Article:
I love sport dramas. I’m a huge fan of anything sport-related, with Moneyball one of my favourite films, along with Black Swan and I, Tonya two of the other prolific sport movies I find myself rewatching from time to time. Netflix’s 10-episode skating drama Spinning Out gets off to a good start here, chock full of dark drama and sprinklings of thematic mental health issues but already setting the scene for the soap opera drama to follow in the coming weeks.
Episode 1 of Spinning Out begins in the blistering cold with Katarina Baker donning headphones and running. Crunching through the snow, we flashback to an important moment in her career, spinning and slamming down to the ice, her teeth banging in her mouth as a thin sliver of blood oozes behind her. It’s a moment that haunts her and as she gets back from her run, Kat speaks to her sister Serena, cooking her up a healthy breakfast and preparing for her time on the ice.
Her Mother Carol awakens and goes in hard on Serena, demanding she show her moves off. It turns out there’s a senior test coming up and with Carol unable to pay for both sisters’ coaches, Kat draws the short straw and has to go it alone.
At the ice rink, Kat’s friend Jenn shows off her scar before we learn a little more about the sisters through some exposition. Kat watches from afar, concerned as her coach Mitch appears to get a little too close to her sister. On the ice however, both girls show off their skills, with Serena’s coach mesmerized by Kat’s elegance and ease on the ice, until she tries to spin that is, prompting her to chicken out and pop the move. Serena cuts up the ice infront of her and berates Kat for not trying the jump again.
Soon after, Kat dresses up and prepares for her senior test. Carol arrives to spur her on and as the music starts, she glides across the ice. As the judges watch, she nails the first jump but as she spins backwards, flashes of the past stop her from the second, damaging the overall performance and squandering her chances. In the locker room afterwards, Dasha arrives and suggests she double up and skate with Justin. She goes on to pitch her the future concept but Kat is unsure. “You give me two years, and I will give you Nationals”. Kat deliberates, pondering over her words before rejecting the offer.
A rift grows between the sisters as they disagree over Mitch and it’s enough for Serena to storm out the house, and Kat make her mind up and leave for London with her boyfriend Dave. Just before she does, she skates for one final time, again rejecting another offer from Dasha and leaving. At the same time, Jenn learns her injury may prevent her from walking if she doesn’t ease up. Both women converge at the bar for one final drink, remembering the old times. As she sees Mitch, she tells him not to hurt Serena before leaving. On the way out though, she sees Justin and the two discuss his proposition before going their separate ways.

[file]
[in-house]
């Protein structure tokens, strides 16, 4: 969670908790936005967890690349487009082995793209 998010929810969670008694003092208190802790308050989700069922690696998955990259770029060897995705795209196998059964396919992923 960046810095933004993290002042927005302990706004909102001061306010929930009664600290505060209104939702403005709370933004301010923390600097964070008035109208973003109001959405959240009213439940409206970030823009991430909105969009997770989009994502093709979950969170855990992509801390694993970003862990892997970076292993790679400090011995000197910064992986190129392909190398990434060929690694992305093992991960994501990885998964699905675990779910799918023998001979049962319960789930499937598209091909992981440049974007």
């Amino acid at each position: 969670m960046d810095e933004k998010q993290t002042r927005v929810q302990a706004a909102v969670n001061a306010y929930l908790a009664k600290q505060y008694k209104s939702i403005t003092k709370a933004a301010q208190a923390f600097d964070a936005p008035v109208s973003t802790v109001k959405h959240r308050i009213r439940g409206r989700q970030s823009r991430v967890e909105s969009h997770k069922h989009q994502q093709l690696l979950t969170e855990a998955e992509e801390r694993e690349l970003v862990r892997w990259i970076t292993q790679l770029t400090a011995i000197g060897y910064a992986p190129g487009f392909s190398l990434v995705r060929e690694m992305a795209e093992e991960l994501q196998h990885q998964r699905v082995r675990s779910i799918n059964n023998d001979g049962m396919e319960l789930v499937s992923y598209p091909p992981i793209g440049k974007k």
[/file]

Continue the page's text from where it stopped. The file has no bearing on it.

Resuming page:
Back home, Carol and Kat discuss Mitch and his inappropriate behaviour. As it turns out Carol went through the same thing when she was younger with her coach. Kat hears enough, berating her Mother for everything she’s put them through. As the episode closes out, Kat prepares to leave but on her way, she snatches up her skates and has second thoughts, making a decision regarding her future, while back at the rink Justin is introduced to his new partner. It’s not Kat.
As an opening episode, Spinning Out does a pretty good job setting the scene, with enough intrigue to keep things interesting and some character drama bubbling up this early in the game. It’s not perfect, and at times it does feel a little too melodramatic but if you’re looking for a soap opera on the ice, Spinning Out is a solid choice. There’s a lot of musical montages here too and I’m pretty sure I counted four different occasions throughout the episode this occurs.
There’s some nice back-and-forth flashbacks though and slick cinematography, as per the usual Netflix standard, as well as one specific scene late on involving a mirror that shows off some nice camera work. The “call to adventure” plot trope plays out well here though and with the stage set for the drama to follow, Spinning Out is an easy show to get into but whether it can maintain a consistent balance between the sport and melodrama remains to be seen. So far so good though!
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